The music of a time and place often becomes the defining aspect of a culture moment – even more so after that moment has passed. When you think of the 1950’s, chances are you hear Elvis or Buddy Holly; psychedelic rock is the ‘60s, disco is the ‘70s, and so on. When you hear that music, you aren’t just feeling what that particular song makes you feel, you’re feeling what that whole aesthetic and cultural era makes you feel.
Licensed music in media often uses the music of a moment to create a cultural–historical shorthand. It works like a shortcut for building emotional themes. “Fortunate Son” plays against a shot of a young man in a jungle, and suddenly the audience has a very pointed understanding of how they’re supposed to feel. That media wants to take all of the culturally and historically loaded feelings we have about Vietnam – or at least, a certain pop cultural idea of Vietnam – and attach them transitively to this new thing. By applying itself to a cultural canon, it can use the groundwork laid by that canon to establish itself in a more intimate or evocative way.
Licensed music has been used this way so frequently and for so long that, whether we know it or not, we’re conditioned to anticipate it. Modern pop cultural reproduction has created mythologized ideas of actual periods and moments that have become thoroughly detached from their actual historical grounding. I was born in 1992, but I have an almost reflexive recollection of feelings specific to the Vietnam war.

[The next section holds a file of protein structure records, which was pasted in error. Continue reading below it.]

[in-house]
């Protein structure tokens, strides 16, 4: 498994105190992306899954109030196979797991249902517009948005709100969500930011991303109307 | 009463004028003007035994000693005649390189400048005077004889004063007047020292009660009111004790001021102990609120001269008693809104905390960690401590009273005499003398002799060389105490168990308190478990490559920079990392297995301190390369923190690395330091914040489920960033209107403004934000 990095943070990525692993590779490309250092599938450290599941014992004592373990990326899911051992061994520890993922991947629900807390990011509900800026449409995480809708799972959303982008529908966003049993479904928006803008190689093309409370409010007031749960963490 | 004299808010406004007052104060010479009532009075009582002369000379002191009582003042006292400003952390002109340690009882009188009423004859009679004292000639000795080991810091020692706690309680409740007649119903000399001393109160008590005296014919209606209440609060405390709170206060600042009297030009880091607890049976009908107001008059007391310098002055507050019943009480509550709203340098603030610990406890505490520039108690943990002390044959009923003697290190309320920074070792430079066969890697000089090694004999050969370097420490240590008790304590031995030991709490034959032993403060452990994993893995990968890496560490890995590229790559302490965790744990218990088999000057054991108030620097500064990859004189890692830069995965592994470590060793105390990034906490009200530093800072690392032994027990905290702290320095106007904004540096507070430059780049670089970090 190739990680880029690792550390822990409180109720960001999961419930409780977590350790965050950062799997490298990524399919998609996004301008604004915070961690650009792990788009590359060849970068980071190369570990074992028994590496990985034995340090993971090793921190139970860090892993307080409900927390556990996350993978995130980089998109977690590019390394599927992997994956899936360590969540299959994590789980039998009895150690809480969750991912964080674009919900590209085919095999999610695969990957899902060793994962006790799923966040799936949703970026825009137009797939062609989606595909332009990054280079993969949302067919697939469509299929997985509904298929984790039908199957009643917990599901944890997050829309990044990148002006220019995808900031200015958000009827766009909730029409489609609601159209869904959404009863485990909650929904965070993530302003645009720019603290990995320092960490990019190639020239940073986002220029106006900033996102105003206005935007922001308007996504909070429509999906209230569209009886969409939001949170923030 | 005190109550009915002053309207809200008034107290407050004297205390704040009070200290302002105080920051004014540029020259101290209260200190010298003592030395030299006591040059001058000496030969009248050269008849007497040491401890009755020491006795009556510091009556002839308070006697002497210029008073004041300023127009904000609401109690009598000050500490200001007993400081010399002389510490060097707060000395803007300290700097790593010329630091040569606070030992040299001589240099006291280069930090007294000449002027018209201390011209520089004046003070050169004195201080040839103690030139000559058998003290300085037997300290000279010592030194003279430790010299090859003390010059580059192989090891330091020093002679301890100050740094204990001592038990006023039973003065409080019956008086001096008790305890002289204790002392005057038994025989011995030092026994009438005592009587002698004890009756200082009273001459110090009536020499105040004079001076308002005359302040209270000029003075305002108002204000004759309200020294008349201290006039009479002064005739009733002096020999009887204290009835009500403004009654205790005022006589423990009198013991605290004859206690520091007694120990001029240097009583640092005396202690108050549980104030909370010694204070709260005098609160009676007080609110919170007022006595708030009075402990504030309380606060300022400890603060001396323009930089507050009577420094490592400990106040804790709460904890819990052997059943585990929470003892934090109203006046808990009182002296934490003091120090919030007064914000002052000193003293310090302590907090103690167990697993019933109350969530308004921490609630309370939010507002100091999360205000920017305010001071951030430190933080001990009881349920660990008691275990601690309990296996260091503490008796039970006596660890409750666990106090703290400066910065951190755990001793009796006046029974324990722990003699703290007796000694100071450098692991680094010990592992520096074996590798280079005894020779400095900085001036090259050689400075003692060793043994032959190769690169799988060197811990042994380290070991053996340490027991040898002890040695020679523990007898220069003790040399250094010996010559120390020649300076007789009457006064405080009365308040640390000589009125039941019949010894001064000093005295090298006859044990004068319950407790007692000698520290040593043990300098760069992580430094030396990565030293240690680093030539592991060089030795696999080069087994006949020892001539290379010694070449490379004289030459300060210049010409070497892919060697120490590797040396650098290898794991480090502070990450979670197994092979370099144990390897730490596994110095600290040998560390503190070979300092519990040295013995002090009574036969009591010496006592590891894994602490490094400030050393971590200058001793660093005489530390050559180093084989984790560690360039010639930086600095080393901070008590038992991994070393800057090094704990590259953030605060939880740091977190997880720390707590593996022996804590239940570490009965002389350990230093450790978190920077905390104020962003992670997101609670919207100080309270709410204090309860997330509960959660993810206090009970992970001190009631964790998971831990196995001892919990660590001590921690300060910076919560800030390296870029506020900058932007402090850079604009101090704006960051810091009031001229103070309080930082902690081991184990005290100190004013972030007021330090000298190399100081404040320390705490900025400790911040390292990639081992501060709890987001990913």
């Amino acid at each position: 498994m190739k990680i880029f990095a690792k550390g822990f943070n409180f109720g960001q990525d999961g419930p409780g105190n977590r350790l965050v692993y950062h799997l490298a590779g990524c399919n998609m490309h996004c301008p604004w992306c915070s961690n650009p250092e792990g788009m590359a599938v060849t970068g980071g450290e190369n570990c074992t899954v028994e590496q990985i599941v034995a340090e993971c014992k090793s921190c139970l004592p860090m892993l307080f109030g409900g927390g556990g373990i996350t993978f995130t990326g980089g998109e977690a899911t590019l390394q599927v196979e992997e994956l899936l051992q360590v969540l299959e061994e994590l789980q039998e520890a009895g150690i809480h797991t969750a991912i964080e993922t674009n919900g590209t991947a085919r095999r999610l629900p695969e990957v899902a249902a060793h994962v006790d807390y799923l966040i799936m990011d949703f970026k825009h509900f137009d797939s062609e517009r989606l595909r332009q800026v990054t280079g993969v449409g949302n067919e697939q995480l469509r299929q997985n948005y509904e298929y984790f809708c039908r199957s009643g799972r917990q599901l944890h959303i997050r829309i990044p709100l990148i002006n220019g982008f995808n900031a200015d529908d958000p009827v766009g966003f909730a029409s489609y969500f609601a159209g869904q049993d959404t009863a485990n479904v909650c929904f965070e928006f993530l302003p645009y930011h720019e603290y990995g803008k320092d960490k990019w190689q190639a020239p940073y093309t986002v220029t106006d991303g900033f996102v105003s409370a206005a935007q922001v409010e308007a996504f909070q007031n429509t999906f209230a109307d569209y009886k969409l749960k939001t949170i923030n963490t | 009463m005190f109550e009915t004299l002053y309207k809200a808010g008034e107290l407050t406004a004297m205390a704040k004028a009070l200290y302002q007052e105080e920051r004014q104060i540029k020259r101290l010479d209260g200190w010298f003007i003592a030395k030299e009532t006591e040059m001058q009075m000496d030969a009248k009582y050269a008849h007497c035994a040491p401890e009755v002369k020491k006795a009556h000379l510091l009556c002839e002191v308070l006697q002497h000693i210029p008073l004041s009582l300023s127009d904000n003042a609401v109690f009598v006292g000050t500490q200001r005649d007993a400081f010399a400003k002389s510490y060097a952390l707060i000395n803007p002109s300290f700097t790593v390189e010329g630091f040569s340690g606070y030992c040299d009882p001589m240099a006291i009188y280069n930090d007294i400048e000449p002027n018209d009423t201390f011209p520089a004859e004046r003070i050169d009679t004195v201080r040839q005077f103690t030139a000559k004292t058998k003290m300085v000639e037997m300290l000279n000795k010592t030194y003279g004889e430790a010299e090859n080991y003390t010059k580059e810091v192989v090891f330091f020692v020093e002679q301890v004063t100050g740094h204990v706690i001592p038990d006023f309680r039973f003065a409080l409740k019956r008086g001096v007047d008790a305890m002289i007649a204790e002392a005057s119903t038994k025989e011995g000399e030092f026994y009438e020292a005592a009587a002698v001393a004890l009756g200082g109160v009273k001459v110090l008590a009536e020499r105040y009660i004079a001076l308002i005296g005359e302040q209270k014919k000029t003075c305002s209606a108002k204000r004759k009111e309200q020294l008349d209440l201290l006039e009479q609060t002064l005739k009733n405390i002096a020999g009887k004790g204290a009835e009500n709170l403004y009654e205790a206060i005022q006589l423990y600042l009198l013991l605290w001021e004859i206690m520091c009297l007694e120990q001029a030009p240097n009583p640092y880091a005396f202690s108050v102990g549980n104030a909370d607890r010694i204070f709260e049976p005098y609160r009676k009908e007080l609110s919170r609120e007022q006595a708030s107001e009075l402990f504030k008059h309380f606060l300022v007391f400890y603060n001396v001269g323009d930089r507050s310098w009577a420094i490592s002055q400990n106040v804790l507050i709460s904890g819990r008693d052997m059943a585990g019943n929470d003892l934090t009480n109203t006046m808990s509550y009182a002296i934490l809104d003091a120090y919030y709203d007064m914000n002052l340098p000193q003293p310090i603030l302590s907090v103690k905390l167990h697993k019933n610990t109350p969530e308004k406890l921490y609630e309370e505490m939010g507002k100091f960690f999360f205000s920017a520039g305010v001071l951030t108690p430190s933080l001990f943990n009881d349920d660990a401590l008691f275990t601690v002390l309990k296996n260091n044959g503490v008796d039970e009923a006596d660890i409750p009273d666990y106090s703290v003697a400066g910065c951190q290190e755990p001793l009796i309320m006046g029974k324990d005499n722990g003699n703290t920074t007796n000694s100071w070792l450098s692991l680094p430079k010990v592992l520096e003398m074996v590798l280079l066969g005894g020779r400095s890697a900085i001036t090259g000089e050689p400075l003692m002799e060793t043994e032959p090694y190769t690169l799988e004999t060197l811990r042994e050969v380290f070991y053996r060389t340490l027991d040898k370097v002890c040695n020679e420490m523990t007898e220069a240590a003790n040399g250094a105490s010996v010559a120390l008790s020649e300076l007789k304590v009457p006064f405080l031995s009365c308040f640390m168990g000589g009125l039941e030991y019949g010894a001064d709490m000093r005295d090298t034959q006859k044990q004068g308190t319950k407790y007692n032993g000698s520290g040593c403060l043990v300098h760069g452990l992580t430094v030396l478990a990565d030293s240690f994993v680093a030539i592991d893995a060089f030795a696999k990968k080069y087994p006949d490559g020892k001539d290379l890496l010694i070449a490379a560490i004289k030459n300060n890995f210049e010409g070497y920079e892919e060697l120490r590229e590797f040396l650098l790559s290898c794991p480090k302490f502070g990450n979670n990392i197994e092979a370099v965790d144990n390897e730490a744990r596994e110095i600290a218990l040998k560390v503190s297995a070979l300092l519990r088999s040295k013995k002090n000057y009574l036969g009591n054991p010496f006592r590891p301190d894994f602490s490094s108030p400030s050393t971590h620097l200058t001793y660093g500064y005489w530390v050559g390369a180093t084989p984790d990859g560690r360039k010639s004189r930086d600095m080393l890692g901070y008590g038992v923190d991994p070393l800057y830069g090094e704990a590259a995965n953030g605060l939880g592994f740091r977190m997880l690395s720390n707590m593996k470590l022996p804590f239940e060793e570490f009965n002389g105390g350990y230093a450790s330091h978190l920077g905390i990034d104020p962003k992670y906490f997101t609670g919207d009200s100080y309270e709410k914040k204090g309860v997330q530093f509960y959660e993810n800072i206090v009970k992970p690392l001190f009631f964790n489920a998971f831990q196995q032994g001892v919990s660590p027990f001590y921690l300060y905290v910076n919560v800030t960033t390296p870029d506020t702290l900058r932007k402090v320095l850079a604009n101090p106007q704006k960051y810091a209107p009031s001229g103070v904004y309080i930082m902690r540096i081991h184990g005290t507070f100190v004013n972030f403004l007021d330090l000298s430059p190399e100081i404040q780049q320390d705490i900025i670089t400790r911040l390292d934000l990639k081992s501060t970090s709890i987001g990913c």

Much as I’d like to argue that these feelings are the result of learning about the war, its context, and its implications for how we think about American values, in reality it has more to do with the fact that I grew up with endless funhouse mirror evocations of Vietnam in media. Likewise, these feelings have nothing to do with the Vietnam war itself and everything to do with the legacy of Vietnam in the art and media I’ve been surrounded by.